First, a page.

Most aquarium tank owners install tank filters, but they cannot ensure clean water quality if the bioload volume gets too high. It may obstruct the filter or outperform its filtering speed, thus decreasing the water quality.
How To Control Nerite Snail Bioload In Your Tank?
You should pay attention to the diet of nerite snails. If they consume mainly algae, it’s advisable to limit algae growth in your tank and feed the nerite snails with more diversified food.
You can scrape the algae off the wall and remove it completely from the tank. In addition, it’s critical to install a high-quality filter in your tank if you raise a lot of nerite snails.
A device with a higher filtering capacity can deal with a large amount of bioload in the tank and ensure a healthy water condition. You should check and maintain the filter regularly to avoid unwanted damage.
Also, consider decreasing the number of nerite snails if your tank doesn’t have enough space. For a 30-gallon aquarium tank, just 3 or 4 nerite snails are ideal for maintaining proper living conditions and space.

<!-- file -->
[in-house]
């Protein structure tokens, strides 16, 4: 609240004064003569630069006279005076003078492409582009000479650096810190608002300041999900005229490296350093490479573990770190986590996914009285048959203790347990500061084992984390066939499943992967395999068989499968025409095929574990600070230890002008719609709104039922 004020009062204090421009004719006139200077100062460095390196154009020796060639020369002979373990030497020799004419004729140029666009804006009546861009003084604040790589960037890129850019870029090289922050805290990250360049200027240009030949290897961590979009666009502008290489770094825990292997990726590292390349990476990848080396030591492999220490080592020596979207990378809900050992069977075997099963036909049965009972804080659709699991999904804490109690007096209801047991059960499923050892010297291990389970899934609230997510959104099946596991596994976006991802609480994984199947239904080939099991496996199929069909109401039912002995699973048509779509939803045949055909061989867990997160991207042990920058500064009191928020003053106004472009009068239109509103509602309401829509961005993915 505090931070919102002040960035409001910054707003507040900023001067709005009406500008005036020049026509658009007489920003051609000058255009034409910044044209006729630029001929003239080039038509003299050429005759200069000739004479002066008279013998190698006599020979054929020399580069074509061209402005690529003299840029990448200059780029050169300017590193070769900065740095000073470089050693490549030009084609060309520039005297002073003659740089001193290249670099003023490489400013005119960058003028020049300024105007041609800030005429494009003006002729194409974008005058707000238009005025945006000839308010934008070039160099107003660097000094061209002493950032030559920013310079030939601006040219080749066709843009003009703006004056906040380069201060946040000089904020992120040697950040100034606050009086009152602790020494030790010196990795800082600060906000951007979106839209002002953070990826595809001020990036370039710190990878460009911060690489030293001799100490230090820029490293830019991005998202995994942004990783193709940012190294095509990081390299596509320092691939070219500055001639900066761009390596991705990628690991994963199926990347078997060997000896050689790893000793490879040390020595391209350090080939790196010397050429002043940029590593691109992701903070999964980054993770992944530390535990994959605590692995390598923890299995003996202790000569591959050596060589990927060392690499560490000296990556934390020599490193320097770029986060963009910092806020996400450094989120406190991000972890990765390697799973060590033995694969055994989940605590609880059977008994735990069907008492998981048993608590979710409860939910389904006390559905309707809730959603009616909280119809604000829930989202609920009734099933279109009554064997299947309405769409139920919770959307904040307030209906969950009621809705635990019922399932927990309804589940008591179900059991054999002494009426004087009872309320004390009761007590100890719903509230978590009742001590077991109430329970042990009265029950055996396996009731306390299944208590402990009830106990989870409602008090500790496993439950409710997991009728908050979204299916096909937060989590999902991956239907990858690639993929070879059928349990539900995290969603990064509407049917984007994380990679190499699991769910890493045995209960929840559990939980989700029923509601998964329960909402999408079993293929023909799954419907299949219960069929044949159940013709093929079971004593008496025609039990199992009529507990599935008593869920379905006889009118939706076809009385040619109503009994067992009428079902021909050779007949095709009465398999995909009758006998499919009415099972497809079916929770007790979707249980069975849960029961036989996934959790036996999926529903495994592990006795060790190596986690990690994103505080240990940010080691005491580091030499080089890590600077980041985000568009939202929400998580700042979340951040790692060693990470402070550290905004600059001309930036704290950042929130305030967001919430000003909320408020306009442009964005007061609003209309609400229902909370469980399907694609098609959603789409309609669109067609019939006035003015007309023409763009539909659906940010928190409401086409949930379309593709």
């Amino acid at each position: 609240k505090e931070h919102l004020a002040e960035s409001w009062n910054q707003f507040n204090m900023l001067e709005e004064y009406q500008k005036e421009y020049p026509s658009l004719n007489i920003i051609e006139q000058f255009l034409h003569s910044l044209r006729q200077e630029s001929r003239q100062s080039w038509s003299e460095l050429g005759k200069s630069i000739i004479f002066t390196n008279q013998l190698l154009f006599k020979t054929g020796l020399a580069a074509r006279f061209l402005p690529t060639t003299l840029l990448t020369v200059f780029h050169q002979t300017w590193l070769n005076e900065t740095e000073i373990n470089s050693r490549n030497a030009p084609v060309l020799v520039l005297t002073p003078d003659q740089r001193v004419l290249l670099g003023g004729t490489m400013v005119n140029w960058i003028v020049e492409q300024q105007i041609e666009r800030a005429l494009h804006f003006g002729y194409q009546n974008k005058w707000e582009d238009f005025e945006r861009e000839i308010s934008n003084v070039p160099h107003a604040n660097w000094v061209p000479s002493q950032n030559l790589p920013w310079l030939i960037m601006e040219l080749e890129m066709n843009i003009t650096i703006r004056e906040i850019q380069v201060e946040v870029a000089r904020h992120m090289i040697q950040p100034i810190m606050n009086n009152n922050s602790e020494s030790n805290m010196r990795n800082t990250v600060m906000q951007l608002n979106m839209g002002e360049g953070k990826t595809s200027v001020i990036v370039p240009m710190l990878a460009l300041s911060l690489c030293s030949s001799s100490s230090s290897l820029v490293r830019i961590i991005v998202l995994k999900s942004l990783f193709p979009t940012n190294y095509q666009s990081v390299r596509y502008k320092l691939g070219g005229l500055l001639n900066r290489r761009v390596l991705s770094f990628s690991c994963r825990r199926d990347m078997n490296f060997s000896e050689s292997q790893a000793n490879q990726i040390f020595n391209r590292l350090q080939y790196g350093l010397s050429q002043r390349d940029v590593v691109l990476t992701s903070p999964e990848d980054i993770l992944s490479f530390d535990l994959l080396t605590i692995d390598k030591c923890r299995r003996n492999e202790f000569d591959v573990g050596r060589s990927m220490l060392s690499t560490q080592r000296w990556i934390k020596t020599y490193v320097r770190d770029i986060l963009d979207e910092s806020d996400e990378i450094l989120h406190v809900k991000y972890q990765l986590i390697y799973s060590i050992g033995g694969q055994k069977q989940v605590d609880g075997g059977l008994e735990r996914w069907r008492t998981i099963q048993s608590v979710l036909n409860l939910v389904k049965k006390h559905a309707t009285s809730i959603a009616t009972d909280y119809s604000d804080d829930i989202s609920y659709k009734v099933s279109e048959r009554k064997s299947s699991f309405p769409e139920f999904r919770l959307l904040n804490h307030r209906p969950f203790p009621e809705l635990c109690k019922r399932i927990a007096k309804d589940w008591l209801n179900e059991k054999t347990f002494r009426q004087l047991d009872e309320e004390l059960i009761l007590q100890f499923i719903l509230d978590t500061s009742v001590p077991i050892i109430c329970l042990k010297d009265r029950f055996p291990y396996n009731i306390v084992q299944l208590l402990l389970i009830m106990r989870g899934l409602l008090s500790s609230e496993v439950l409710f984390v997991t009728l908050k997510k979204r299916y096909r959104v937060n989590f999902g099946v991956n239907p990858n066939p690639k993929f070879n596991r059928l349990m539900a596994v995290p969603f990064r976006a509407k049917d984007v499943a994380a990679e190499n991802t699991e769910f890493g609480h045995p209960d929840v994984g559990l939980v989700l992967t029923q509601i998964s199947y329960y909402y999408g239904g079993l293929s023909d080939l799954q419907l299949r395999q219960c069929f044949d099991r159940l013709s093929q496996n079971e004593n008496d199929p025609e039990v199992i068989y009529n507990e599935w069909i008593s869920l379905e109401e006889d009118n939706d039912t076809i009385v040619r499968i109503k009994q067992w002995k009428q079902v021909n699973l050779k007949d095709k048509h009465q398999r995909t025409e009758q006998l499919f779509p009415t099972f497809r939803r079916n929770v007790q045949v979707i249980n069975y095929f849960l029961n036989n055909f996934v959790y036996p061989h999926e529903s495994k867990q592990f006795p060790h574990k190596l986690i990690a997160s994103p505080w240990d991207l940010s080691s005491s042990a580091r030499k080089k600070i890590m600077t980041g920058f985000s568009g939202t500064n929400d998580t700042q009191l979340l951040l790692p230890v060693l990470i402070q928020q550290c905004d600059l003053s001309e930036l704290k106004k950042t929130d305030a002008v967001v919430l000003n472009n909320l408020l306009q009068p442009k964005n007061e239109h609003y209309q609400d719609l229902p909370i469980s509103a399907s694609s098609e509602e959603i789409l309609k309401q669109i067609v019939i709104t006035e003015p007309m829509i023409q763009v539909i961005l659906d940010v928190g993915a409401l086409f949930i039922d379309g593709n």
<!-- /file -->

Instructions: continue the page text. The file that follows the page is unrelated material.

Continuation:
An Overview Of Nerite Snail
Here is some additional information about nerite snails, such as their behaviors, life span, and tank mates. The section below will help you understand more about nerite snails and care for them better.
Nerite snails are typically slow, but they still move around a lot. These creatures can also climb well, so it’s not strange to see nerite snails clinging to the tank’s sides, eating algae.
The sleeping and resting cycle of the nerite snail is also peculiar. It spends around 30 to 40 hours awake and takes short naps (around 20 minutes).
A nerite snail can live between one to 1,2 years, depending on the creature’s living conditions and physical state. If you create a healthy environment with suitable water quality, they can live for significantly longer.
Nerite snails are very prone to unsuitable water temperatures or hostile tankmates, which can make them die after one night of living in the tank. Therefore, you must be extremely careful when raising this species.